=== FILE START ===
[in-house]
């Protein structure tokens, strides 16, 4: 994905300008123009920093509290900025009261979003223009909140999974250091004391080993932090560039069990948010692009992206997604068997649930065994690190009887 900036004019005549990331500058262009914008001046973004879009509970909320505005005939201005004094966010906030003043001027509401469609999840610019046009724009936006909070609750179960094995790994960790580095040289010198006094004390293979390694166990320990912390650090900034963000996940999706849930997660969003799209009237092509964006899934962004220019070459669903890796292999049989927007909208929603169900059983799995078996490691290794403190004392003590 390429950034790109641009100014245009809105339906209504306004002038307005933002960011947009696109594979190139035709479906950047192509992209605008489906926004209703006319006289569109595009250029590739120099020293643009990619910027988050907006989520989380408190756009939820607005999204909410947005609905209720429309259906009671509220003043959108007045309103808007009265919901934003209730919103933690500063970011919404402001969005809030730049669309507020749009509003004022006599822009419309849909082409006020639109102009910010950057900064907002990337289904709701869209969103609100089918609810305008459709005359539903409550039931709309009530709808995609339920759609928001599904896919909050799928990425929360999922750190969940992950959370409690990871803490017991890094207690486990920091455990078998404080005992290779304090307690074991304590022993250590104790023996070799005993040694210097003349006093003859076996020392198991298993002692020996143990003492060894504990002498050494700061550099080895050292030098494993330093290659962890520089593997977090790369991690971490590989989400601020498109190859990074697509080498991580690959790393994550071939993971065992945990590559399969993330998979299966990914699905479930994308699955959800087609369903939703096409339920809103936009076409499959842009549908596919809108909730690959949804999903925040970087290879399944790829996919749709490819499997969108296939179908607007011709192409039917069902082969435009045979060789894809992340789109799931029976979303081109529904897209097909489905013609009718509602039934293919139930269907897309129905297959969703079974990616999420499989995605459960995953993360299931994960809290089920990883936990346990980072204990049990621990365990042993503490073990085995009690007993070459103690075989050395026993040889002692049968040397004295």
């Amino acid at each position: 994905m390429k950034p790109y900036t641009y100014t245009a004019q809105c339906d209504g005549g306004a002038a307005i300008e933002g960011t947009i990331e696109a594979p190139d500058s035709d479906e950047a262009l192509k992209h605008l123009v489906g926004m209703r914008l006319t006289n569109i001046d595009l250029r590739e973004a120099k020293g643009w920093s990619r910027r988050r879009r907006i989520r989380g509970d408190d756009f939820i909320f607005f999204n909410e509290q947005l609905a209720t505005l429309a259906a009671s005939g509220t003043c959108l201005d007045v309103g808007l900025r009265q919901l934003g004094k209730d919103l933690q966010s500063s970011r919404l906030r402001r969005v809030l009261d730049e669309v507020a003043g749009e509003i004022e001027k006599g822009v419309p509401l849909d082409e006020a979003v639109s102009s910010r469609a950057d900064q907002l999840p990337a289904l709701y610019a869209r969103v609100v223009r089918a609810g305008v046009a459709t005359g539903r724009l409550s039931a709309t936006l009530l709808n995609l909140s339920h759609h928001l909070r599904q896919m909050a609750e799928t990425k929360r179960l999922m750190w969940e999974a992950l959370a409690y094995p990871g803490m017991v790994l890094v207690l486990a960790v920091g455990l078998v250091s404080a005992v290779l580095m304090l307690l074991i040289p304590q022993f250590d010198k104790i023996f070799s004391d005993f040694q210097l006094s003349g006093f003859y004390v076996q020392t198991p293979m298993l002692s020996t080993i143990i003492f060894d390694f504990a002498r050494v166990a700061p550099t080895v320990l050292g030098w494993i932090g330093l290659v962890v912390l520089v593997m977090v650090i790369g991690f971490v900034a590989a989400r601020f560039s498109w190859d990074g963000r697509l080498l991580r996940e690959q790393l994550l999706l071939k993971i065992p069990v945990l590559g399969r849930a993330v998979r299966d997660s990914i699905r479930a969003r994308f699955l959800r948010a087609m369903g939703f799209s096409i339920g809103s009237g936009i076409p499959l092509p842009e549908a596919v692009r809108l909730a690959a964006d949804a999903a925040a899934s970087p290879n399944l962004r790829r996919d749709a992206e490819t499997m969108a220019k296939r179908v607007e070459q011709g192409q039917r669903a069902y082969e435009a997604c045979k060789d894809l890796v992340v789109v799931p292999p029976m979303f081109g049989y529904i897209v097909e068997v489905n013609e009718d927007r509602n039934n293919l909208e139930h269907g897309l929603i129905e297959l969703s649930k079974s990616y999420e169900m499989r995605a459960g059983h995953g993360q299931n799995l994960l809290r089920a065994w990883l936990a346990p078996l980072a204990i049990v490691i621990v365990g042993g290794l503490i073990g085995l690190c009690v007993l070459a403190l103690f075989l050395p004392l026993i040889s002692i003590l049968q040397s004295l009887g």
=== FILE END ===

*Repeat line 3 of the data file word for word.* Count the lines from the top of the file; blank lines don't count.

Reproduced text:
């Amino acid at each position: 994905m390429k950034p790109y900036t641009y100014t245009a004019q809105c339906d209504g005549g306004a002038a307005i300008e933002g960011t947009i990331e696109a594979p190139d500058s035709d479906e950047a262009l192509k992209h605008l123009v489906g926004m209703r914008l006319t006289n569109i001046d595009l250029r590739e973004a120099k020293g643009w920093s990619r910027r988050r879009r907006i989520r989380g509970d408190d756009f939820i909320f607005f999204n909410e509290q947005l609905a209720t505005l429309a259906a009671s005939g509220t003043c959108l201005d007045v309103g808007l900025r009265q919901l934003g004094k209730d919103l933690q966010s500063s970011r919404l906030r402001r969005v809030l009261d730049e669309v507020a003043g749009e509003i004022e001027k006599g822009v419309p509401l849909d082409e006020a979003v639109s102009s910010r469609a950057d900064q907002l999840p990337a289904l709701y610019a869209r969103v609100v223009r089918a609810g305008v046009a459709t005359g539903r724009l409550s039931a709309t936006l009530l709808n995609l909140s339920h759609h928001l909070r599904q896919m909050a609750e799928t990425k929360r179960l999922m750190w969940e999974a992950l959370a409690y094995p990871g803490m017991v790994l890094v207690l486990a960790v920091g455990l078998v250091s404080a005992v290779l580095m304090l307690l074991i040289p304590q022993f250590d010198k104790i023996f070799s004391d005993f040694q210097l006094s003349g006093f003859y004390v076996q020392t198991p293979m298993l002692s020996t080993i143990i003492f060894d390694f504990a002498r050494v166990a700061p550099t080895v320990l050292g030098w494993i932090g330093l290659v962890v912390l520089v593997m977090v650090i790369g991690f971490v900034a590989a989400r601020f560039s498109w190859d990074g963000r697509l080498l991580r996940e690959q790393l994550l999706l071939k993971i065992p069990v945990l590559g399969r849930a993330v998979r299966d997660s990914i699905r479930a969003r994308f699955l959800r948010a087609m369903g939703f799209s096409i339920g809103s009237g936009i076409p499959l092509p842009e549908a596919v692009r809108l909730a690959a964006d949804a999903a925040a899934s970087p290879n399944l962004r790829r996919d749709a992206e490819t499997m969108a220019k296939r179908v607007e070459q011709g192409q039917r669903a069902y082969e435009a997604c045979k060789d894809l890796v992340v789109v799931p292999p029976m979303f081109g049989y529904i897209v097909e068997v489905n013609e009718d927007r509602n039934n293919l909208e139930h269907g897309l929603i129905e297959l969703s649930k079974s990616y999420e169900m499989r995605a459960g059983h995953g993360q299931n799995l994960l809290r089920a065994w990883l936990a346990p078996l980072a204990i049990v490691i621990v365990g042993g290794l503490i073990g085995l690190c009690v007993l070459a403190l103690f075989l050395p004392l026993i040889s002692i003590l049968q040397s004295l009887g």